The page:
So, regardless of the fact that the department is a financially viable and highly esteemed locus, it is to fall victim to the market-based logic of rationalising and down-sizing. This is a logic that is being actively extended throughout all of the public sector, and it is happening in higher education in part because of the fees system. Neoliberalism, the marketisation of every aspect of society, and its subordination to the goal of 'economic growth' (thus, implicitly, to the needs of capital), is driving these changes. At just the same time as successive governments, from Major to Brown, have driven an unprecedented expansion of the higher education system the better to create a skilled workforce, the state's capacity to fund provision through taxation has been run down. The shortfall has been made up by fees, as part of a set of market-driven reforms first championed by hard right Tories intent on reforming the system along American lines. In fact, when the Blair government introduced fees, it won a defector from the Tories over the latter's opposition, one Robert Jackson MP who had long agitated for such changes. New Labour, introducing these reforms, also made it clear that it would ensure that more funding, from fees and from the public purse, would be made available for those subjects that served "the evolving needs of the economy". Education was to be fundamentally re-organised in order to make up for the profound shortfall in private sector investment in R&D and training in the UK economy.
Following on from these market-driven reforms, one of the few remaining motivativators for any higher education institution to invest in non-vocational arts and humanities is to create a brand 'reputation'. As the Save Middlesex Philosophy website points out:
Middlesex University has declared the decision to close Philosophy ‘unavoidable’. It involves it giving up its previous research policy of ‘supporting excellence in research’ and thereby effectively giving up on ‘academic reputation’ as a significant factor in its market position.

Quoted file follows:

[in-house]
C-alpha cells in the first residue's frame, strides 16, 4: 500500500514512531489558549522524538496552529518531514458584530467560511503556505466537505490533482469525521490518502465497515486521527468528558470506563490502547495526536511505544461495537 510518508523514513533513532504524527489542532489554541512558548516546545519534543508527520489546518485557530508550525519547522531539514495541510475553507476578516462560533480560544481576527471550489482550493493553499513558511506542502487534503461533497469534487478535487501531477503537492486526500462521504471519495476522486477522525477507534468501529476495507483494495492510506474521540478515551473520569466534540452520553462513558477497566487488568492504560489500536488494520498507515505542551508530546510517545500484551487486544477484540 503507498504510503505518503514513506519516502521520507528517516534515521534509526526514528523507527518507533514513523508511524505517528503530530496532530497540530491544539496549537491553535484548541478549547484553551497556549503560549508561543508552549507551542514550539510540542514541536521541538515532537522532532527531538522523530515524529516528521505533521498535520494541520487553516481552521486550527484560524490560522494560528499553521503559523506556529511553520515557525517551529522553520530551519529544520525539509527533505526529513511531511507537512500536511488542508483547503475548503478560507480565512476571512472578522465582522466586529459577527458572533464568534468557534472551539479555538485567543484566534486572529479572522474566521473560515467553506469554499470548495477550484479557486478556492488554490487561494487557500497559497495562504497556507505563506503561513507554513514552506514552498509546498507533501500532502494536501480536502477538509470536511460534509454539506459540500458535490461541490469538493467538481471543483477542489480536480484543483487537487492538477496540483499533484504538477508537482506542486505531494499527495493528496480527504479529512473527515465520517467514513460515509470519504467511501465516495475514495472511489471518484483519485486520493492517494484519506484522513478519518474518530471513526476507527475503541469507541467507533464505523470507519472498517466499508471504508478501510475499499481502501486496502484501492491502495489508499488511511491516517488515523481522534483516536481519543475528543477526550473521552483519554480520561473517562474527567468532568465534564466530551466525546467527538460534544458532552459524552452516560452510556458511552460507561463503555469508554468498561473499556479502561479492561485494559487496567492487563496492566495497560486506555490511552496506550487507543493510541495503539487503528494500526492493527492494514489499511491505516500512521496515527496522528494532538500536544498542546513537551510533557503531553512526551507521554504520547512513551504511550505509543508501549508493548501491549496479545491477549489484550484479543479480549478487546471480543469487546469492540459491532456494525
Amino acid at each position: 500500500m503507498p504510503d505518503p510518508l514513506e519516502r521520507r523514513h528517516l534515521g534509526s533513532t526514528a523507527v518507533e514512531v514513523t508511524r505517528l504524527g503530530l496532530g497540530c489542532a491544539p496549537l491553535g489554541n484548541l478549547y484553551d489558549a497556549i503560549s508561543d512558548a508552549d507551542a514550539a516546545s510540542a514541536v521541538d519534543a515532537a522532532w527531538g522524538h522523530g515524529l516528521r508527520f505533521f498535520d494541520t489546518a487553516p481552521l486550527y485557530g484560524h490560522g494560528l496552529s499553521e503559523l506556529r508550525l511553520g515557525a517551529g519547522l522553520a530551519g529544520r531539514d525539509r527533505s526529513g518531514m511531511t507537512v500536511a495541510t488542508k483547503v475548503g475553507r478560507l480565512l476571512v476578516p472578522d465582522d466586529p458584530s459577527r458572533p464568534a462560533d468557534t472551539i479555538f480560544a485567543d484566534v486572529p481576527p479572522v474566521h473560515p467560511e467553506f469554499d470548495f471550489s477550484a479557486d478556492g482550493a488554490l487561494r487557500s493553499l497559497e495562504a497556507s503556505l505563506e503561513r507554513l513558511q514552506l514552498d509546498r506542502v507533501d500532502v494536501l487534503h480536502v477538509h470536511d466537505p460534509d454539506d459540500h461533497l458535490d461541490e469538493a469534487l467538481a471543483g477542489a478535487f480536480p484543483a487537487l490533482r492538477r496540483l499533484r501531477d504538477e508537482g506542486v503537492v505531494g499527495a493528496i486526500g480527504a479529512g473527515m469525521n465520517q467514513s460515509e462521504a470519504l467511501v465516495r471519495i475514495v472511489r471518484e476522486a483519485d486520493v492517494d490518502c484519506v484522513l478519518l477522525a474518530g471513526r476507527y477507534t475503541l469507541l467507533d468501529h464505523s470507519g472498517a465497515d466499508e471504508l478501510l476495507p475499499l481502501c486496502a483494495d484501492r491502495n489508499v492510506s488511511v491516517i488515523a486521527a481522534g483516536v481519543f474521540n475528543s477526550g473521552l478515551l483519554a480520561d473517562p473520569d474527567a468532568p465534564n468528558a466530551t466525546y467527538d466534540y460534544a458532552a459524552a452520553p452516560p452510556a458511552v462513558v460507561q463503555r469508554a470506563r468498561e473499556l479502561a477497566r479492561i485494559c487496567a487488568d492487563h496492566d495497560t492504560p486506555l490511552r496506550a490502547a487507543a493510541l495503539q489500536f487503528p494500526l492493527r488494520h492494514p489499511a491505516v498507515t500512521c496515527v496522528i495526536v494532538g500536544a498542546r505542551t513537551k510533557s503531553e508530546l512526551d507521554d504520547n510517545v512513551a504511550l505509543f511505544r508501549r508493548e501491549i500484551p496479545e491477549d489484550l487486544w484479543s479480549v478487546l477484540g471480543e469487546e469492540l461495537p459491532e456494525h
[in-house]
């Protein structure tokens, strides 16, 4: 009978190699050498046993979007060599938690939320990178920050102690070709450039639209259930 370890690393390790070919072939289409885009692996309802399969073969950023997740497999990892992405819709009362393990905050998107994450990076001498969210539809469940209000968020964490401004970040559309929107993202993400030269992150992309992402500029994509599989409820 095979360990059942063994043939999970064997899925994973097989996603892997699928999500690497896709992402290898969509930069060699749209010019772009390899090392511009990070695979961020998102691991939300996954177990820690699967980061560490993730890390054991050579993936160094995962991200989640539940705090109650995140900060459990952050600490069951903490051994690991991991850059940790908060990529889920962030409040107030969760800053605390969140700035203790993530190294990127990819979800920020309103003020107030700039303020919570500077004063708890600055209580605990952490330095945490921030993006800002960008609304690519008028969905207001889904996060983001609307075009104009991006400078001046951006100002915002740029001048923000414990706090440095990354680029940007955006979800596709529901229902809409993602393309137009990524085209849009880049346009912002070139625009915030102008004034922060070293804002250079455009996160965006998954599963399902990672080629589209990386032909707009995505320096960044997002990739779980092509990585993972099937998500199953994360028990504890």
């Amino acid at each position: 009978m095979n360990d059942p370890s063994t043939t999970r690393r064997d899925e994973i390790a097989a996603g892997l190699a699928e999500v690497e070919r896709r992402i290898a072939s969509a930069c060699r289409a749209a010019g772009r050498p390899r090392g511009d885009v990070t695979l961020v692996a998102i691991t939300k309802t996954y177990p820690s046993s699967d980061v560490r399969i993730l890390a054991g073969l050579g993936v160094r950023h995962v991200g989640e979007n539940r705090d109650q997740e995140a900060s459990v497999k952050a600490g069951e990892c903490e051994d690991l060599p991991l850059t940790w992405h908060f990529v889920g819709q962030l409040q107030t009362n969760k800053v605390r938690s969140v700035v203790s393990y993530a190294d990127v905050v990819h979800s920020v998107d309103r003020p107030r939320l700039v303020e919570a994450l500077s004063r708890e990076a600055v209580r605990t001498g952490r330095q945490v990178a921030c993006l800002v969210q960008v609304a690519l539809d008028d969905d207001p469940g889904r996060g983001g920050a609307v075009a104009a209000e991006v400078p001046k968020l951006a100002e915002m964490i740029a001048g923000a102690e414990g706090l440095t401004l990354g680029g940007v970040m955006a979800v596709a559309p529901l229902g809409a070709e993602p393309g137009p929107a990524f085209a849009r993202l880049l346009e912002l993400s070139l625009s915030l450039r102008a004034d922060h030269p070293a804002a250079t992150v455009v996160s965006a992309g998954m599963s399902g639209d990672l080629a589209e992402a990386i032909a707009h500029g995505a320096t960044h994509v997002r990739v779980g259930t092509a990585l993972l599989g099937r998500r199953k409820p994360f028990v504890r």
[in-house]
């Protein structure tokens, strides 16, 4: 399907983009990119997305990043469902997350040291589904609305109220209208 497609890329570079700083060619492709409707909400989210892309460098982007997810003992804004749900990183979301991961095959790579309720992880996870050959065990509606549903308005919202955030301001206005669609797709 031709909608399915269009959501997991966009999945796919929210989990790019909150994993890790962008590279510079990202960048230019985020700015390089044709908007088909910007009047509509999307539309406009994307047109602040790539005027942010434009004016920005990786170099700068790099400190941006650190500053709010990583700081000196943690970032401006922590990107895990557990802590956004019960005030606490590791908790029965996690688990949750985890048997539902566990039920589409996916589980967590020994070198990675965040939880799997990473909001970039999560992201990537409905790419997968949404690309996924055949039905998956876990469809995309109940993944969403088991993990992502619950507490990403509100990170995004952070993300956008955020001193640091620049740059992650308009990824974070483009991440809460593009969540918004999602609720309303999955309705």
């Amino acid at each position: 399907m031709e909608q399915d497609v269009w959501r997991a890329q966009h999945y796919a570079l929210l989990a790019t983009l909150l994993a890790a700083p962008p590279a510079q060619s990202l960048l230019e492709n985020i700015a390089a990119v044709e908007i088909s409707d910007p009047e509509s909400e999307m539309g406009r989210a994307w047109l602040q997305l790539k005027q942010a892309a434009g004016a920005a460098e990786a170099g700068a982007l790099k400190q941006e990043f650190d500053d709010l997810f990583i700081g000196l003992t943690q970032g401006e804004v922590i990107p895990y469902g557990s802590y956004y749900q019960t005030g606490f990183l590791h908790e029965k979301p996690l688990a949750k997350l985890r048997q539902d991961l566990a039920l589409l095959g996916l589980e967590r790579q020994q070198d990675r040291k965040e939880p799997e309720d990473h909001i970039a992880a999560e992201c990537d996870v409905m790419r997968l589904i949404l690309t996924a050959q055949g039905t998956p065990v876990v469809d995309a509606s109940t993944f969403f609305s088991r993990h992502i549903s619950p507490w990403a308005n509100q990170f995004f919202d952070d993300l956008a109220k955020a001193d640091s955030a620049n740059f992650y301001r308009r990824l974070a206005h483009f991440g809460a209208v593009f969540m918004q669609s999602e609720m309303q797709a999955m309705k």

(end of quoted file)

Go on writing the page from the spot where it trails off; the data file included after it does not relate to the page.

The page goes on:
Yet some other universities in a similar situation are taking the opposite course of action – intensifying their focus on research excellence and emphasising the integration of research into teaching – in order to build ‘reputation’. Some are also emphasising the practical need for an element of humanities or ‘liberal arts’ teaching across the whole range of subject provision.
A radical shrinkage in non-vocational arts and humanities subjects is therefore certainly not ‘unavoidable’. However, given the narrowly corporate management culture sweeping through UK universities, it is a clear and present danger.
So, if the university has a reputation for excellence in research that is attractive to students and which draws funding, what has led to the university abandoning this reputation as a marketing strategy? There is also an element of asset-stripping involved. The UK's higher education system is subject to a 'Research Assessment Exercise' every five years, which awards funds to departments depending on how successful they have been. Now, I am not going to defend these exercises. Their measurements of productivity and success are hopelessly irrational, and the idea of distributing funds according to a peer-reviewed competition between institutions and departments is modelled precisely on the market-based logic that I wish to indict. Middlesex philosophy needed no endorsement from such a shambolic exercise to prove its worth - nevertheless, it obtained the government's blessing, and further funds were released. Those funds continue to be disbursed until the next assessment is carried out, even if the department closes. Thus, the officially measured success of Middlesex Philosophy has given the university administrators a reason to close it down.
There is, so to speak, a history of this kind of execubot management at Middlesex. Back in 2006, it was announced that history courses were being dropped. Got that? History. Why was this subject being abandoned by the university chiefs? Well, although it was one of the few history departments to specialise in black history, and though it had a wealth of archives and collections that made it unique, it wasn't making enough money. Given such an approach, it seems obvious that the university's administrators have long settled on a strategy of abandoning quality, excellence and an all-round research programme. Instead, like most other aspects of the public sector, it is being down-sized for the purposes of market efficiency.
But, the neoliberals, and the rash of narrow-minded corporate technocrats that they have brought in their wake, need not always win the day, and do not. That is why the students are in occupation, and why they are spreading their campaign far and wide, beyond the campus buildings themselves. They recognise that this is a systemic problem, and that if students and lecturers only respond to each instances of cuts, redundancies and closures on an individual, fire-fighting basis, they won't win. But if different campaigns unite, if they win public backing (in the form of petitions, say) and if the trade unions and student unions can be forced to support these struggles, they might win a far more decisive victory than they bargained for.